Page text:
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Questor: its strong finances mean Whitbread will survive where others may not. Hold

Russ Mould
·4-min read
Premier Inn sign
Premier Inn sign

A reversal of the Government’s efforts to encourage a return to work and wider social activity is not what any of us wanted to see for so many reasons.

Looked at through the narrow prism of share prices, it is not a welcome development, especially when it comes to Whitbread, the owner of Premier Inn.

Our main worry when we looked at the stock in May was the risk of a second wave and the impact that could have on any nascent recovery. Such fears now seem well founded and, while there are more important things than share prices, this is unfortunate as the business had started to show some signs of improvement.

Industry data were pointing to higher nationwide hotel occupancy rates, especially in the lower-to-mid price segment outside London, a market in which Premier Inn is well placed. Whitbread’s own trading update last week confirmed this impression.

Occupancy in Britain had reached 51pc in August and total sales were down by 38.5pc across hotels and food compared with the first half’s 77pc plunge. Occupancy in Germany reached 54pc as 19 hotels, including 13 recent acquisitions, were open for business.

Bearing in mind May’s comment from Alison Brittain, the chief executive, that a one percentage-point drop in sales equates to £18m of profit, the moves to enforce additional local and regional lockdowns, and fresh restrictions on trading hours for pubs and restaurants come at an important time.

September and October can see business bookings pick up and thoughts move towards the festive season. In response, Whitbread is reluctantly consulting with just over a sixth of its staff about possible job cuts.

In sum, it feels like the shares are going to go nowhere fast until there is greater clarity on the reach and duration of the pandemic, and the extent to which government policy continues to change. Anyone who hopes for a quick buck from the stock may be better off checking out.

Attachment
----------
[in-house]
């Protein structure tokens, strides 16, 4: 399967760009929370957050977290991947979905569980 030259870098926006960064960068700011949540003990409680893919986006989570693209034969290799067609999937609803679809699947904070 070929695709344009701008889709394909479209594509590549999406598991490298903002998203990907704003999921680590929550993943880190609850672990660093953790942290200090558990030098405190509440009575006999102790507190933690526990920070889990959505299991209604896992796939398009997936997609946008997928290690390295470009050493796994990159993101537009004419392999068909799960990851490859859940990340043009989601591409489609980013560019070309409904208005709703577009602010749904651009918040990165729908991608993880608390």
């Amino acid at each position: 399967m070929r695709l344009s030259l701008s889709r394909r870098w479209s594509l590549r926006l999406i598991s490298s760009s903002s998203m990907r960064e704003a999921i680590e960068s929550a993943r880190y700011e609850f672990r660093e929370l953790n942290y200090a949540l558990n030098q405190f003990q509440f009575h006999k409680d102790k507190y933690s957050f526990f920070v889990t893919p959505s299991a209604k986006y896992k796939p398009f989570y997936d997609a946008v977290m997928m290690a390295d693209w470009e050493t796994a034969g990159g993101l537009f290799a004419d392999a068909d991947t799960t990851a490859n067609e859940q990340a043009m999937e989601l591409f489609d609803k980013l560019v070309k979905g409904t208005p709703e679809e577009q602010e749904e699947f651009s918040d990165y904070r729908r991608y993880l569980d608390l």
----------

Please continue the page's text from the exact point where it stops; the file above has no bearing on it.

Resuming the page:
Whitbread key facts
Whitbread key facts

However, May’s £1bn rights issue means risk-tolerant and patient investors can afford to stick around.

Whitbread already had 18 months’ money at hand, assuming very little by way of revenues, and the cash injection enhances the FTSE 100 company’s ability to service its £2.5bn in lease liabilities. Moreover, the balance sheet means Whitbread may have greater staying power than some of its less well-financed rivals, creating a long-term opportunity to grab market share.

The long haul back has just got longer and bumpier, but Whitbread is prepared and shareholders can be patient.

Questor says: hold

Ticker: WTB

Share price at close: £21.64

Update: Restore

An ongoing, grinding slide in the share price of Restore leaves this column facing the same conundrum as that posed by Whitbread.

Restore is a well-run business with strong competitive positions in its chosen field of data and document management, while its finances and cash flow seem robust enough to see it through the current difficult economic environment.

Yet the shares cannot seemingly catch a bid, offer no protection by way of a yield and earnings estimates continue to dribble lower, judging by how the shares traded at 16 times forecast earnings at 434p when we first looked at them in August last year and swap hands on 14 times forecast earnings for 2021 after a one-third price fall.

In theory, the gathering move to flexible working will place a premium on data and document management, and could also boost the office removals business as staff shift to the home and away from the office.

But for the moment, the share price seems more concerned about the impact of the pandemic on working patterns in offices and schools in other areas, such as shredding and document disposal, and the cancellation of examinations.

Moreover, relocation work may only really accelerate if employers decide to reduce office numbers and space permanently, and it may take lease expiries to trigger such a decision.

It’s another stock without an apparent catalyst to trigger performance, barring the containment of the pandemic, so we shall have to sit and suffer.

Questor says: hold

Ticker: RST

Share price at close: 307.5p 

Russ Mould is investment director at AJ Bell, the stockbroker

Read the latest Questor column on telegraph.co.uk every Sunday, Tuesday, Wednesday, Thursday and Friday from 6am.

Get in touch | How to contact Questor
Get in touch | How to contact Questor